I was talking about teaching tonight. So I thought I’d pass on this list.
1. Told them how to do what they already knew how to do. (A bunch of his followers were fishermen. So when he told them to throw their nets on the other side of the boat, they are thinking, “Um, you preach. We fish.” Of course, he was right.)
2. Called them satan.(Okay, just one of them, but still, not very affirming.)
3. Made them leave home for three years and live off from scholarships from wealthy women. (Really. Look it up.)
4. Told them stories that they couldn’t figure out. (And they were getting the translation)
5. Got them into trouble with the people they had been trained to respect. (Yep. The pharisees. They were the religious leaders. He was a trouble maker.)
6. Sent someone on an internship with a traitor. (All the disciples went out in pairs. So somebody ended up with Judas.)
7. Didn’t give them outlines. (It would have been so much easier. Outlines in three ring binders and powerpoint and the DVD series. Instead, he just spent three years talking with them…every waking moment.)
8. Wasted months between big events. (There are months that we just don’t know about during those three years. And he could have had some great campaigns or something. Instead, he just kept talking and walking and teaching and laughing with these 12 guys.)
Lots of how he did training makes little sense to us. But somehow, it clicked.
Do you think what made all the difference was that He was with them?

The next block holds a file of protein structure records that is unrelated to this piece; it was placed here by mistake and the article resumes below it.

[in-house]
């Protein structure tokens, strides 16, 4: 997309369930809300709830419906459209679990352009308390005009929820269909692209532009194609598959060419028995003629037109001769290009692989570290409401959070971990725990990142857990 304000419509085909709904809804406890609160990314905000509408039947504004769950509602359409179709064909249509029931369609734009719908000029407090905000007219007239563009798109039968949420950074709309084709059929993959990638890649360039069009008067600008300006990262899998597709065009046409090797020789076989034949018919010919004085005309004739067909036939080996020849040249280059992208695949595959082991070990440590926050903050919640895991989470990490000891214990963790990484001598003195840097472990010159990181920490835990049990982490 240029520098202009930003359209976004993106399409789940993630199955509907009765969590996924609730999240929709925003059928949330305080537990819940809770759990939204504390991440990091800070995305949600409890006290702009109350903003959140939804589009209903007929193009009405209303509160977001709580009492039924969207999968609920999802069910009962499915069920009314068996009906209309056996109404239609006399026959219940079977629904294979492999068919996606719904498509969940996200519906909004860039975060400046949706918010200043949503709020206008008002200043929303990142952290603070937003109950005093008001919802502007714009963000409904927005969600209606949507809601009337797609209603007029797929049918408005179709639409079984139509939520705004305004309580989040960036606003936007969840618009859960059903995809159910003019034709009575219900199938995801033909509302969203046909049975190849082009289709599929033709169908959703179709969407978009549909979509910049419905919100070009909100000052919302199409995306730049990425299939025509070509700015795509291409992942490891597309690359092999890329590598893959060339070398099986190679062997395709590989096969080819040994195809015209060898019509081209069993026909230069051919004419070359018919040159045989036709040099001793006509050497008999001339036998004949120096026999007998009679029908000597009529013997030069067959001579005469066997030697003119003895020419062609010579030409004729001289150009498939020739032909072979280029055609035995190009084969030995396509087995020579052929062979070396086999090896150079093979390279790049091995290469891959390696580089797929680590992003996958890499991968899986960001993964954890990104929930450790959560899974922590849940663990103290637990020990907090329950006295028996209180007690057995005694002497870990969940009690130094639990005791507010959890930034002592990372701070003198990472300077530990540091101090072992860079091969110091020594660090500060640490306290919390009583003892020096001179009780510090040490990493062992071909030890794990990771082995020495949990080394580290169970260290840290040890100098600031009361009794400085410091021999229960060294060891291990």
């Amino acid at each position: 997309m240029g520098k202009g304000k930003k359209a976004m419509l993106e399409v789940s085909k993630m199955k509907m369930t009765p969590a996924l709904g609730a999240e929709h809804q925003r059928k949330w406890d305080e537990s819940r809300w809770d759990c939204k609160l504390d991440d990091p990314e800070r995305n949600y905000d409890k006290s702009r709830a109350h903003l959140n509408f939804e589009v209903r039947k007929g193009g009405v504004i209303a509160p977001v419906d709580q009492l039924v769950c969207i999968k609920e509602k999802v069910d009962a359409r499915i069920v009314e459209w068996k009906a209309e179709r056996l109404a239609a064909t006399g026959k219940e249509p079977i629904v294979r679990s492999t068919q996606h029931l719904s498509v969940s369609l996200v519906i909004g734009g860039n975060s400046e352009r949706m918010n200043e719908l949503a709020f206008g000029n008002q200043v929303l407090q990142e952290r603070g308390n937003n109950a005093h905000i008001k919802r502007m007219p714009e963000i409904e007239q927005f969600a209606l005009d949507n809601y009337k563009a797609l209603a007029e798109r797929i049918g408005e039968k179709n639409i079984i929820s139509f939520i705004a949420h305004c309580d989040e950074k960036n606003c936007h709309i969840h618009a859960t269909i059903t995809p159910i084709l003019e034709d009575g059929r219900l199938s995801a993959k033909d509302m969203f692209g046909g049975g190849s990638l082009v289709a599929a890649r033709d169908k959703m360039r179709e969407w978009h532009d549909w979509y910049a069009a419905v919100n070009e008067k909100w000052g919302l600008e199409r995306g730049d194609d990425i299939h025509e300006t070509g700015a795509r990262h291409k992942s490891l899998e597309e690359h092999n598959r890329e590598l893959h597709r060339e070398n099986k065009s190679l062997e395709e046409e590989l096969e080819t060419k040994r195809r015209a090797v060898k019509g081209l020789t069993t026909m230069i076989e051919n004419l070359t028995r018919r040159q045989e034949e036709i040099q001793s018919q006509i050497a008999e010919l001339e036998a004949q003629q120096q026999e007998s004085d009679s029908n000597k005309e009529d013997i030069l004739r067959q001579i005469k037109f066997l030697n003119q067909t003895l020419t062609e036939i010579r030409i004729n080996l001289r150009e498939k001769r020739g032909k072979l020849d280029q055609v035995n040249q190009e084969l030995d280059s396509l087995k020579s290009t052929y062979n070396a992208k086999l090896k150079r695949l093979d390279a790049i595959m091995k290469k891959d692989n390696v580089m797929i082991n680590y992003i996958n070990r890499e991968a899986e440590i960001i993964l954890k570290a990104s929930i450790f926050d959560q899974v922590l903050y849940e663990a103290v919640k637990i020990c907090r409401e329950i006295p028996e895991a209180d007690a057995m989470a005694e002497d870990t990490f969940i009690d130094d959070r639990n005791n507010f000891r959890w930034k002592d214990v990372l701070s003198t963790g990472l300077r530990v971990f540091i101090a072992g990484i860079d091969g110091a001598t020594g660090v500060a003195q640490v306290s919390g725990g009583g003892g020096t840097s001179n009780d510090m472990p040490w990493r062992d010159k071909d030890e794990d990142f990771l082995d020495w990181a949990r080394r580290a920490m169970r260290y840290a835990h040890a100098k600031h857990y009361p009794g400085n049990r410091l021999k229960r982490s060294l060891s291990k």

One of my favorite’s is O ye of little faith!
Well, He must have been a good teacher, since one of his star pupils learned to “win friends and influence people” by accusing them of murder: “This Jesus, whom you crucified …” Somehow, it all seems to work, though: “about three thousand were added to their number that day.” Weird, huh?
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Would we sit still long enough for this kind of teaching today? Most of us get uncomfortable when the weekly sermon goes over the half hour mark.
Just found your block (from Chris Brogan’s tweet) and I like what I’ve seen so far.
that may be a comment on our preaching than on the willingness of the audience to learn.
And, I’m guessing that someone interested in, say, golf, would take the time for this kind of training and study and interaction. 🙂
I like how he gave them challenges that seemed impossible:
– Here is some bread and fish – you feed them
– Step on the water and come to me
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